Revamp Your Resume with This Quick & Easy Refresher
There are probably like a quattuordecillion (yep, a real number) resume writing tips out there boasting:
Hot resume tips! Best resume advice! How to write an awesome resume!
And on and on.
We all know how important writing a killer resume can be. And we also know just how many resources are out there.
But, lest you forget, here’s a refresher for sounding confident and professional to your next job hunt, whether you’re crafting your first—or 50th—resume.
Just get started.
If you don’t know where to start, Canva has some great resume templates for all career fields.
Use one of their pre-made templates or create one of your own.
They make it simple and easy to design a visually-pleasing resume and set aside sections for information specific to you.
If you really want to work in a certain field, tailor your resume to it. Some incredible examples include those that look like music playlists and fashion collections—even web pages that mimic the look of a particular company’s platform.
Be creative… tastefully.
Grab attention from start. This especially holds true if you’re in a creative field.
Recruiters and interviewers often look at a resume for a few seconds. You can use minimal color and sparse designs to stand out.
Just don’t overwhelm the reader.
When in doubt, a classic monochromatic resume works as well, provided it’s formatted nicely.
Remember, application bots—called an Application Tracking Systems—are also looking at your resume. So keep it navigable to both the human and artificial eye.
Connect the dots.
If you’re proud of an accomplishment—even if it was in high school and you’re not quite sure how it fits—list it.
If you led meetings for a club, volunteered in your neighborhood, held an office on student council, or have any work experience, add it. It all shows you’re committed and motivated, and you can explain how they relate to the position you’re seeking in your cover letter.
The key is to make connect it to the job opening. Make it easy for the recruiters to see how it helps you qualify. More on that later.
Have. Someone. Proofread.
If you take away anything from this refresher, let it be this: Have someone proofread your resume.
It sounds basic, I know.
But so many people turn in resumes that are full of grammar and punctuation errors that could’ve been easily avoided. These are relatively small things that can make a huge difference in a reviewer’s mind, so be sure that everything looks good before you hit send.
And don’t forget the cover letter…
For some employers, resumes and cover letters go together like peanut butter and jelly. Totally complimenting one another and making the most perfect sandwich.
For others? Well, they can be strictly the peanut butter type. Like, they can’t be bothered with slathering on another layer when a peanut butter sandwich is already good enough. (Hey, to each his own.)
So if your next (fingers crossed) employer is wanting a cover letter, here are few tips for making sure it makes an impact.
Connect the dot and cover any gaps.
If you want to explain a gap in your experience compared to a job description, to expound on your experience with specific details or to express additional interest in the position, the cover letter is the place to do it.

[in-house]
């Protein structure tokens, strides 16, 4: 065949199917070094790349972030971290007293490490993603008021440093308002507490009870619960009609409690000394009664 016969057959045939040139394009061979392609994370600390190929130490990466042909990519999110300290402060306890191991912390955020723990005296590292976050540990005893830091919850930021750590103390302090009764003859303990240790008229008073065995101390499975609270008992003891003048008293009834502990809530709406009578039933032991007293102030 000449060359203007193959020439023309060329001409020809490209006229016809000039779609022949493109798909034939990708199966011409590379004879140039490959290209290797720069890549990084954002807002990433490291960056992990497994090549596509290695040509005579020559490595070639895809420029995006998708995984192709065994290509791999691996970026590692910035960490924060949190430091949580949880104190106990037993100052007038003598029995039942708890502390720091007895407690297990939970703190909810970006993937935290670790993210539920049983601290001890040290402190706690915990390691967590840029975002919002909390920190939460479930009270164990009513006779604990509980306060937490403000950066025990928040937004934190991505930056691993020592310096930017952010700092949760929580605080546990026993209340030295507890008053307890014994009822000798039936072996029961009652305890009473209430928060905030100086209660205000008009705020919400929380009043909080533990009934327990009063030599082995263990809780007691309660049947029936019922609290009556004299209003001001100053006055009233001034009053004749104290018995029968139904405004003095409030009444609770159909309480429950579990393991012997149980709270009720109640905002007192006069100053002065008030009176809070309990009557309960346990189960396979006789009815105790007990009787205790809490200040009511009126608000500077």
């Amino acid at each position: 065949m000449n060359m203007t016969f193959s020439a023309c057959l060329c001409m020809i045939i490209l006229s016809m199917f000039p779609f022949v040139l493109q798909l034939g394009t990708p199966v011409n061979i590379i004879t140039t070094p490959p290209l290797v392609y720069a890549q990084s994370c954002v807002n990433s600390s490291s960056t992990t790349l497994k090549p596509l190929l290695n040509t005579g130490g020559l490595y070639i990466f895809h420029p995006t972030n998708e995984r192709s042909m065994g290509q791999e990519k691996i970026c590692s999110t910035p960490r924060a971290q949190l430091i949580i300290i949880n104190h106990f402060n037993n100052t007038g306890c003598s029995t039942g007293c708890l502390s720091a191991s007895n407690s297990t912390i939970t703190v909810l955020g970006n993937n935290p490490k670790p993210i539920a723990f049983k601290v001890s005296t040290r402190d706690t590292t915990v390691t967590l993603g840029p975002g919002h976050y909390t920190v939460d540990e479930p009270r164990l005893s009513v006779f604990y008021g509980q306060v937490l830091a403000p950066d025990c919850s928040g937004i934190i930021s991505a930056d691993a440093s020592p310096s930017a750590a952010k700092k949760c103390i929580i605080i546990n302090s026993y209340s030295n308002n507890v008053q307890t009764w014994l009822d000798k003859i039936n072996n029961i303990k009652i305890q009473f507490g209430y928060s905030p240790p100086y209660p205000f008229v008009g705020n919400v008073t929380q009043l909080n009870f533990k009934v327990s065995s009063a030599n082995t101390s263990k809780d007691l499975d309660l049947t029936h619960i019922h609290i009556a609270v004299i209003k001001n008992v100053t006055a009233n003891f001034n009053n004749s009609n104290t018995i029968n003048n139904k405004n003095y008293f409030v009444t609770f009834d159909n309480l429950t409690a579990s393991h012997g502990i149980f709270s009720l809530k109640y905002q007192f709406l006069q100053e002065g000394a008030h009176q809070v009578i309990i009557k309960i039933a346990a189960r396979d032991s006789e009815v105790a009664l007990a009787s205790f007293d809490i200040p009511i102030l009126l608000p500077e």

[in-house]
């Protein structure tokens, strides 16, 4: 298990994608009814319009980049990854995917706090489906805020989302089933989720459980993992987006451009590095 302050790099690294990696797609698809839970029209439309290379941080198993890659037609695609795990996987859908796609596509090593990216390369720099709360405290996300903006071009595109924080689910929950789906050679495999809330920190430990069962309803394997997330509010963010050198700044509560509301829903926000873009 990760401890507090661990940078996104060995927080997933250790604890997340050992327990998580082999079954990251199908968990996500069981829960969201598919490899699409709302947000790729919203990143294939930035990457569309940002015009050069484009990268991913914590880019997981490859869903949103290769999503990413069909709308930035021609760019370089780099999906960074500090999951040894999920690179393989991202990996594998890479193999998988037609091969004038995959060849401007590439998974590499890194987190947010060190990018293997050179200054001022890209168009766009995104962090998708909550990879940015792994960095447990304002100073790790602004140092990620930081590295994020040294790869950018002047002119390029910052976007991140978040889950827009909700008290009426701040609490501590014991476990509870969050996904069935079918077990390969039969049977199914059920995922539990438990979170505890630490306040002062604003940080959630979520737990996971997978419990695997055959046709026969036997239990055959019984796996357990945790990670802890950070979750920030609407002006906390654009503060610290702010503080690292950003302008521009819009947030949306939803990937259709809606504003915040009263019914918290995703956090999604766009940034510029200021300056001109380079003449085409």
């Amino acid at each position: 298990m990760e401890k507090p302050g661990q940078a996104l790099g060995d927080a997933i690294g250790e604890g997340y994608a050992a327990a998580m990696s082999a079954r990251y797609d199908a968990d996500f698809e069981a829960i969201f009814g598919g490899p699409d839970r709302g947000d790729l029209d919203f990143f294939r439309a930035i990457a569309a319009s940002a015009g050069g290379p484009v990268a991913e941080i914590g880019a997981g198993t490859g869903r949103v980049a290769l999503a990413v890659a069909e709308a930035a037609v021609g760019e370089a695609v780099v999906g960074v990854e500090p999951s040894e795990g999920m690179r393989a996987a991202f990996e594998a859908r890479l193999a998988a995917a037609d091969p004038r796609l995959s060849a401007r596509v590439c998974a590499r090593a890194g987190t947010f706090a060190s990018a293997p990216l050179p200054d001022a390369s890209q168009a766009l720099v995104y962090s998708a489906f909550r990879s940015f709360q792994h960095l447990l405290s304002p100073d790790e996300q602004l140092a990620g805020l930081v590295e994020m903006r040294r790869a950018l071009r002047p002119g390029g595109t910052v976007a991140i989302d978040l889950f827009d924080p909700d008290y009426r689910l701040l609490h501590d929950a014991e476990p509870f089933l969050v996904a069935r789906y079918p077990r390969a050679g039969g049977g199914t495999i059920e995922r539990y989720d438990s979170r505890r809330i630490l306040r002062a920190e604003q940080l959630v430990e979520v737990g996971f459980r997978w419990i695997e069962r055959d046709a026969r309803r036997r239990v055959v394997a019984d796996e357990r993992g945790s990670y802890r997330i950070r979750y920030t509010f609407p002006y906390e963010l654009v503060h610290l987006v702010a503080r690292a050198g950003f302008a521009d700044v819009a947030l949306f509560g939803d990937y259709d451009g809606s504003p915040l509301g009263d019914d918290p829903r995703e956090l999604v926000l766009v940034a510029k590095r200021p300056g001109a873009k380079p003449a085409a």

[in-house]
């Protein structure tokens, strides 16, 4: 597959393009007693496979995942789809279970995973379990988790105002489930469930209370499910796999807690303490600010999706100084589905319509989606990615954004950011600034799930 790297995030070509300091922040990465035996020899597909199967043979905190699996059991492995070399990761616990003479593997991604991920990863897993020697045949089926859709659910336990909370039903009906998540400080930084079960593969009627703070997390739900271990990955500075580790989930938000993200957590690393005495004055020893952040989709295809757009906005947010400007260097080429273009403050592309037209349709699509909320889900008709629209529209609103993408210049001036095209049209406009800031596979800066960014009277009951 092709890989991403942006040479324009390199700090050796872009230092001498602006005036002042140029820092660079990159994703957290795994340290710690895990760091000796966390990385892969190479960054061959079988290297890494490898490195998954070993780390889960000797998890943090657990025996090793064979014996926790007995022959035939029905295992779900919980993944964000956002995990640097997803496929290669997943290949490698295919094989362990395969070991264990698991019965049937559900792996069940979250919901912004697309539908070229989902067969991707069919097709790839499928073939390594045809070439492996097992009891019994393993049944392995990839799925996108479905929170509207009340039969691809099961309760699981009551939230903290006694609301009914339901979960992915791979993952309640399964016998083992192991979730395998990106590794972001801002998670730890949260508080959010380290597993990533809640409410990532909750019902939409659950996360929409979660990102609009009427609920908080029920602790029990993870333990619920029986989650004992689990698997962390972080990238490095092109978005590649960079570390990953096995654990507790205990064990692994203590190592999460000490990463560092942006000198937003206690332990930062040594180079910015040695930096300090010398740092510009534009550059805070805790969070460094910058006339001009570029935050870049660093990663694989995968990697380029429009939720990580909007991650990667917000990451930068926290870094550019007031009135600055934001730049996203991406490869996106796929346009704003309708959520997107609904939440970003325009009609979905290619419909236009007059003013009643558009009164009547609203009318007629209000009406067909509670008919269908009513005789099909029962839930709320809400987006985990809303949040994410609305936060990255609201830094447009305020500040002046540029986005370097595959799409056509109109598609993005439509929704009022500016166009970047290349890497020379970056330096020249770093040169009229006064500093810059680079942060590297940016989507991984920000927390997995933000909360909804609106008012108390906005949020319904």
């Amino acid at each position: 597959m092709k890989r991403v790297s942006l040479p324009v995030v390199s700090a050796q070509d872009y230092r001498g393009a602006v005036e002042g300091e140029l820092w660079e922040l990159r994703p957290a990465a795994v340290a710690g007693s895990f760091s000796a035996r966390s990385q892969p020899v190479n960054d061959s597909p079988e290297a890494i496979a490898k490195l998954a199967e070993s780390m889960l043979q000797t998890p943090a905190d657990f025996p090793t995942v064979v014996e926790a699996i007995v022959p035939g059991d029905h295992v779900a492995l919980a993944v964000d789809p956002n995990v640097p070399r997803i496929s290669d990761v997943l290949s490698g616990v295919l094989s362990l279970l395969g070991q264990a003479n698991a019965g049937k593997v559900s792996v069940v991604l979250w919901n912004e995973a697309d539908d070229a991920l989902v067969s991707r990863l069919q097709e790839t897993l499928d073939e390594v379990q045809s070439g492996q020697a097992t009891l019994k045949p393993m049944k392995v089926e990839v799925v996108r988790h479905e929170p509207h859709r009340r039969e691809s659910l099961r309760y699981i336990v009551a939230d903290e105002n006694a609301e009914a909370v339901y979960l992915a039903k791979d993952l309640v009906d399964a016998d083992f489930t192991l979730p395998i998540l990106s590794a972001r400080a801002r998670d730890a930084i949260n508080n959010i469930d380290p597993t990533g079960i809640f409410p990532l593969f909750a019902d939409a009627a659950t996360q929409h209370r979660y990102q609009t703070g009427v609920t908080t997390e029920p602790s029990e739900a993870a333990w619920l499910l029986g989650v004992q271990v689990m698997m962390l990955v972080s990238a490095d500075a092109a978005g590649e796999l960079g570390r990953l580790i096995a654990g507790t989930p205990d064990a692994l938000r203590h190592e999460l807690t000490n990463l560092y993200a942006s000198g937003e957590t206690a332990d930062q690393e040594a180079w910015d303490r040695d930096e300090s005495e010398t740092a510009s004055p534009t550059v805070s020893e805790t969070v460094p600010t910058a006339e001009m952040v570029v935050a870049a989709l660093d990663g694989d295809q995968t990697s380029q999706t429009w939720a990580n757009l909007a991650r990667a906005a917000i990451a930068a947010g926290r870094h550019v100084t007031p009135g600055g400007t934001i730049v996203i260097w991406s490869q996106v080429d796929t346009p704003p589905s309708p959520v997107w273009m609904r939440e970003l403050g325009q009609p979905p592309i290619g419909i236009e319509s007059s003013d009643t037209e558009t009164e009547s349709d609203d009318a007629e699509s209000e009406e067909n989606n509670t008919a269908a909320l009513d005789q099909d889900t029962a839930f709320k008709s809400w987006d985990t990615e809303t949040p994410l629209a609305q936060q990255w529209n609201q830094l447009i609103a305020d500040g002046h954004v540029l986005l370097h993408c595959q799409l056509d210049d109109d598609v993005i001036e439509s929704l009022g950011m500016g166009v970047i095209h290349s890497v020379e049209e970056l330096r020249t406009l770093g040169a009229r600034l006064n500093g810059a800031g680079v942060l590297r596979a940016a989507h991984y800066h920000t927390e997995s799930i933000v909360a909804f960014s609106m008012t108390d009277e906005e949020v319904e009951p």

Let’s say you’re applying for a position in finance but have no “real” experience. But, you did work at a grocery store over the summer. Sound like a stretch?
Not so fast. You can make it work.
Tell them how you managed money at the register and used your earnings to save for college tuition.
From talking with recruiters and hiring managers, I’ve learned they will review an applicant’s cover letter even if they don’t 100 percent fit the position description.
Some even place more emphasis on what they learn in the cover letter opposed to the resume.
Say why you’re interested—and why you’re the best fit.
Time to talk yourself up.
Explain why you want the position and how you’re qualified (match your accomplishments or personality to the specific requirements in the job description).
Demonstrate how your skills and working style—motivated, a quick learner, hard working, a leader, organized—will have you working above and beyond their expectations.
Keep it short and sweet.
One page, at most. Keep it moving.
Tailor it to the job and company.
The cover letter is not one size fits all. Don’t send the same generic one to every employer.
Honestly, the recruiter can tell.
And, to make a more human connection, address it to the person reviewing your resume and cover letter. If you don’t know it, just use the company’s name.
Keep It Classy & Confident
Like I said earlier, there are lots of tips and tricks and techniques to employ on your resume and cover letter, whether you’re applying for a summer internship or your first job out of college.
But when all the input from others can begin to cloud your view, just remember to be classy and confident.
Present yourself professionally, drum up the things your proud of and believe that you are qualified and ready for the position you’re seeking. You got this.
More Articles By Niche
Juniors, Now’s the Time to Schedule Your College Visits
College visits are crucial to understanding whether a school that looks good on paper is truly a good fit in person. In this how-to guide, we explain how juniors can start the college visit process now and begin the path to finding their niche.
Dear First Generation Student…
Dear First-Generation College Student… You belong. Hear it straight from a first-gen and international student that, yes, you can do this.
3 Things to Do Before, During & After College Applications
Three things to do before, during and after the college application process that you may not realize.